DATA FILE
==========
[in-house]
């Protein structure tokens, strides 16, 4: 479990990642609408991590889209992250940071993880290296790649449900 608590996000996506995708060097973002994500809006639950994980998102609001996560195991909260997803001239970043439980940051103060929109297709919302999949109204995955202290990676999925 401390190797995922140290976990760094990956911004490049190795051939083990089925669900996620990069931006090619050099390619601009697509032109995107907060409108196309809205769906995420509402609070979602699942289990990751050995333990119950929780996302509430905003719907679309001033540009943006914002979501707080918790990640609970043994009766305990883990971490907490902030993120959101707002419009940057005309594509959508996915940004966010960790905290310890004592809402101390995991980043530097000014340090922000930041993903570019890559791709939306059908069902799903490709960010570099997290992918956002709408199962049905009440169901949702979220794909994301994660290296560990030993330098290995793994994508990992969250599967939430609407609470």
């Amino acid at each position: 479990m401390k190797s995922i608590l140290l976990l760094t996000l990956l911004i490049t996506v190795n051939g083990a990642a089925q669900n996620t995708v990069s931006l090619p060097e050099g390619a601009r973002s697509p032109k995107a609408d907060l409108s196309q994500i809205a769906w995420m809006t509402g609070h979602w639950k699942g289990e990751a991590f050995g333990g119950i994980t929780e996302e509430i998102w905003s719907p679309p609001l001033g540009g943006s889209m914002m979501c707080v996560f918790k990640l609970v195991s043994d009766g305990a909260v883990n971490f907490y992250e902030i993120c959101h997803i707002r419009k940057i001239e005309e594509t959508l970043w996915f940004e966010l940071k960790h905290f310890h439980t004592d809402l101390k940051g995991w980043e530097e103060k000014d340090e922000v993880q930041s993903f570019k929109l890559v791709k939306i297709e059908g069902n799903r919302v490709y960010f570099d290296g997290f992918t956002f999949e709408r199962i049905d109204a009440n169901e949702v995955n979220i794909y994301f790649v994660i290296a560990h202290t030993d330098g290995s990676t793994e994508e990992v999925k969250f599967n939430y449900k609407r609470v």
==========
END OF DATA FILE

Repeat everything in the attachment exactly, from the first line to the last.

[in-house]
């Protein structure tokens, strides 16, 4: 479990990642609408991590889209992250940071993880290296790649449900 608590996000996506995708060097973002994500809006639950994980998102609001996560195991909260997803001239970043439980940051103060929109297709919302999949109204995955202290990676999925 401390190797995922140290976990760094990956911004490049190795051939083990089925669900996620990069931006090619050099390619601009697509032109995107907060409108196309809205769906995420509402609070979602699942289990990751050995333990119950929780996302509430905003719907679309001033540009943006914002979501707080918790990640609970043994009766305990883990971490907490902030993120959101707002419009940057005309594509959508996915940004966010960790905290310890004592809402101390995991980043530097000014340090922000930041993903570019890559791709939306059908069902799903490709960010570099997290992918956002709408199962049905009440169901949702979220794909994301994660290296560990030993330098290995793994994508990992969250599967939430609407609470």
């Amino acid at each position: 479990m401390k190797s995922i608590l140290l976990l760094t996000l990956l911004i490049t996506v190795n051939g083990a990642a089925q669900n996620t995708v990069s931006l090619p060097e050099g390619a601009r973002s697509p032109k995107a609408d907060l409108s196309q994500i809205a769906w995420m809006t509402g609070h979602w639950k699942g289990e990751a991590f050995g333990g119950i994980t929780e996302e509430i998102w905003s719907p679309p609001l001033g540009g943006s889209m914002m979501c707080v996560f918790k990640l609970v195991s043994d009766g305990a909260v883990n971490f907490y992250e902030i993120c959101h997803i707002r419009k940057i001239e005309e594509t959508l970043w996915f940004e966010l940071k960790h905290f310890h439980t004592d809402l101390k940051g995991w980043e530097e103060k000014d340090e922000v993880q930041s993903f570019k929109l890559v791709k939306i297709e059908g069902n799903r919302v490709y960010f570099d290296g997290f992918t956002f999949e709408r199962i049905d109204a009440n169901e949702v995955n979220i794909y994301f790649v994660i290296a560990h202290t030993d330098g290995s990676t793994e994508e990992v999925k969250f599967n939430y449900k609407r609470v």